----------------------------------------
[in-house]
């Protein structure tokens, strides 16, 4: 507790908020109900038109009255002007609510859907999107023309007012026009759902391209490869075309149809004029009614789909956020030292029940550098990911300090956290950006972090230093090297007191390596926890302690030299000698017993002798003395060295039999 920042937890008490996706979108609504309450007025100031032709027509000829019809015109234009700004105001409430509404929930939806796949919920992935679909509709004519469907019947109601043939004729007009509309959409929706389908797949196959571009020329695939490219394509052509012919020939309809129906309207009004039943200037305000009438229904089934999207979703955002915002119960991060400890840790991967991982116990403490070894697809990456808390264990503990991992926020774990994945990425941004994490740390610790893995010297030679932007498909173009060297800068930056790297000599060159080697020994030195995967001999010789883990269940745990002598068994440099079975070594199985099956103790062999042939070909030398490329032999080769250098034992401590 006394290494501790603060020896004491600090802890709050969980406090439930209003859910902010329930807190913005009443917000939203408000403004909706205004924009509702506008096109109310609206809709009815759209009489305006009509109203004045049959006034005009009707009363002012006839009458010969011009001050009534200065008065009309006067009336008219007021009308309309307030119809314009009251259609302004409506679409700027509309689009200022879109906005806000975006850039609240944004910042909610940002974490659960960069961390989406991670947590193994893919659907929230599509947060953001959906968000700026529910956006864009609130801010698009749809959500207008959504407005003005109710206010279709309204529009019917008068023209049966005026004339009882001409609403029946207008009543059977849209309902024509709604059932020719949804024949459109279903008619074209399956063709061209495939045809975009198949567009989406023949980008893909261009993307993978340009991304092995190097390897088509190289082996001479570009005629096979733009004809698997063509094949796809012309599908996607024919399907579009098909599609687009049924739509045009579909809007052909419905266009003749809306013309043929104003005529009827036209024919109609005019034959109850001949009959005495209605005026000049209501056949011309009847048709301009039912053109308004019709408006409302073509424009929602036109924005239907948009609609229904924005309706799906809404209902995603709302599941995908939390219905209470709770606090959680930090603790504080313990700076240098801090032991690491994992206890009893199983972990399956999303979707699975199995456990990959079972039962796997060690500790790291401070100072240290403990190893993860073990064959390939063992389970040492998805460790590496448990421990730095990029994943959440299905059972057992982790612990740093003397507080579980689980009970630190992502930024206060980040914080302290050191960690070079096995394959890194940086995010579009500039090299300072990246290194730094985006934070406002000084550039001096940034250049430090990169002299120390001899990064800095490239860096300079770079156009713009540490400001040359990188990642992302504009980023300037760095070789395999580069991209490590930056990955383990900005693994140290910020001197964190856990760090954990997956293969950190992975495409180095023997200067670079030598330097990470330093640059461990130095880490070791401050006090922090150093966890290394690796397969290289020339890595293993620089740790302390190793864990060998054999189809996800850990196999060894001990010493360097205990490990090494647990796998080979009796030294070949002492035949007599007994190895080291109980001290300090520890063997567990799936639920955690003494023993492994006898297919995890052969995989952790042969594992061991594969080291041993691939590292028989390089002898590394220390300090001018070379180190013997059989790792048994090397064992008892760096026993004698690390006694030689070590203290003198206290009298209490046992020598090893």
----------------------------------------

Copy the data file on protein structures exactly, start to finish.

[in-house]
């Protein structure tokens, strides 16, 4: 507790908020109900038109009255002007609510859907999107023309007012026009759902391209490869075309149809004029009614789909956020030292029940550098990911300090956290950006972090230093090297007191390596926890302690030299000698017993002798003395060295039999 920042937890008490996706979108609504309450007025100031032709027509000829019809015109234009700004105001409430509404929930939806796949919920992935679909509709004519469907019947109601043939004729007009509309959409929706389908797949196959571009020329695939490219394509052509012919020939309809129906309207009004039943200037305000009438229904089934999207979703955002915002119960991060400890840790991967991982116990403490070894697809990456808390264990503990991992926020774990994945990425941004994490740390610790893995010297030679932007498909173009060297800068930056790297000599060159080697020994030195995967001999010789883990269940745990002598068994440099079975070594199985099956103790062999042939070909030398490329032999080769250098034992401590 006394290494501790603060020896004491600090802890709050969980406090439930209003859910902010329930807190913005009443917000939203408000403004909706205004924009509702506008096109109310609206809709009815759209009489305006009509109203004045049959006034005009009707009363002012006839009458010969011009001050009534200065008065009309006067009336008219007021009308309309307030119809314009009251259609302004409506679409700027509309689009200022879109906005806000975006850039609240944004910042909610940002974490659960960069961390989406991670947590193994893919659907929230599509947060953001959906968000700026529910956006864009609130801010698009749809959500207008959504407005003005109710206010279709309204529009019917008068023209049966005026004339009882001409609403029946207008009543059977849209309902024509709604059932020719949804024949459109279903008619074209399956063709061209495939045809975009198949567009989406023949980008893909261009993307993978340009991304092995190097390897088509190289082996001479570009005629096979733009004809698997063509094949796809012309599908996607024919399907579009098909599609687009049924739509045009579909809007052909419905266009003749809306013309043929104003005529009827036209024919109609005019034959109850001949009959005495209605005026000049209501056949011309009847048709301009039912053109308004019709408006409302073509424009929602036109924005239907948009609609229904924005309706799906809404209902995603709302599941995908939390219905209470709770606090959680930090603790504080313990700076240098801090032991690491994992206890009893199983972990399956999303979707699975199995456990990959079972039962796997060690500790790291401070100072240290403990190893993860073990064959390939063992389970040492998805460790590496448990421990730095990029994943959440299905059972057992982790612990740093003397507080579980689980009970630190992502930024206060980040914080302290050191960690070079096995394959890194940086995010579009500039090299300072990246290194730094985006934070406002000084550039001096940034250049430090990169002299120390001899990064800095490239860096300079770079156009713009540490400001040359990188990642992302504009980023300037760095070789395999580069991209490590930056990955383990900005693994140290910020001197964190856990760090954990997956293969950190992975495409180095023997200067670079030598330097990470330093640059461990130095880490070791401050006090922090150093966890290394690796397969290289020339890595293993620089740790302390190793864990060998054999189809996800850990196999060894001990010493360097205990490990090494647990796998080979009796030294070949002492035949007599007994190895080291109980001290300090520890063997567990799936639920955690003494023993492994006898297919995890052969995989952790042969594992061991594969080291041993691939590292028989390089002898590394220390300090001018070379180190013997059989790792048994090397064992008892760096026993004698690390006694030689070590203290003198206290009298209490046992020598090893």